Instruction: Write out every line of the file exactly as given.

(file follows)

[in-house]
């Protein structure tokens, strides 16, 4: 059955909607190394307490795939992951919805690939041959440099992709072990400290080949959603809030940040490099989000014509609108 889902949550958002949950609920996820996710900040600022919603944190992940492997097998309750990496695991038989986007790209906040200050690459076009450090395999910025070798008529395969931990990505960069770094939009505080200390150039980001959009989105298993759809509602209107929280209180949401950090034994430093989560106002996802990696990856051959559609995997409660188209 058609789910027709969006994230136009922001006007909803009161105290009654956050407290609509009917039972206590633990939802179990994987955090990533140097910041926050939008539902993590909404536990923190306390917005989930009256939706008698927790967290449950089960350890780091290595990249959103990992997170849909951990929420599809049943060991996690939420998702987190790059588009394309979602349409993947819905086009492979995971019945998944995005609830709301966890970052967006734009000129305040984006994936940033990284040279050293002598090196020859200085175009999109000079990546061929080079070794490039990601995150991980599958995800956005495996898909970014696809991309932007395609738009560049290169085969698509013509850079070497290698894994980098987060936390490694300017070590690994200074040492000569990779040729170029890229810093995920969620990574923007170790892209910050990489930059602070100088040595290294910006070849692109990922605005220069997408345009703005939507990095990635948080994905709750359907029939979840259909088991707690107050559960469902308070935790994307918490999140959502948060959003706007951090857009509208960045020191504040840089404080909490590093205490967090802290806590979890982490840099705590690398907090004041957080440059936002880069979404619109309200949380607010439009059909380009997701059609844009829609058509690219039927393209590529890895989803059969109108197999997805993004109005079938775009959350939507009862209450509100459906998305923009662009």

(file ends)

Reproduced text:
[in-house]
């Protein structure tokens, strides 16, 4: 059955909607190394307490795939992951919805690939041959440099992709072990400290080949959603809030940040490099989000014509609108 889902949550958002949950609920996820996710900040600022919603944190992940492997097998309750990496695991038989986007790209906040200050690459076009450090395999910025070798008529395969931990990505960069770094939009505080200390150039980001959009989105298993759809509602209107929280209180949401950090034994430093989560106002996802990696990856051959559609995997409660188209 058609789910027709969006994230136009922001006007909803009161105290009654956050407290609509009917039972206590633990939802179990994987955090990533140097910041926050939008539902993590909404536990923190306390917005989930009256939706008698927790967290449950089960350890780091290595990249959103990992997170849909951990929420599809049943060991996690939420998702987190790059588009394309979602349409993947819905086009492979995971019945998944995005609830709301966890970052967006734009000129305040984006994936940033990284040279050293002598090196020859200085175009999109000079990546061929080079070794490039990601995150991980599958995800956005495996898909970014696809991309932007395609738009560049290169085969698509013509850079070497290698894994980098987060936390490694300017070590690994200074040492000569990779040729170029890229810093995920969620990574923007170790892209910050990489930059602070100088040595290294910006070849692109990922605005220069997408345009703005939507990095990635948080994905709750359907029939979840259909088991707690107050559960469902308070935790994307918490999140959502948060959003706007951090857009509208960045020191504040840089404080909490590093205490967090802290806590979890982490840099705590690398907090004041957080440059936002880069979404619109309200949380607010439009059909380009997701059609844009829609058509690219039927393209590529890895989803059969109108197999997805993004109005079938775009959350939507009862209450509100459906998305923009662009």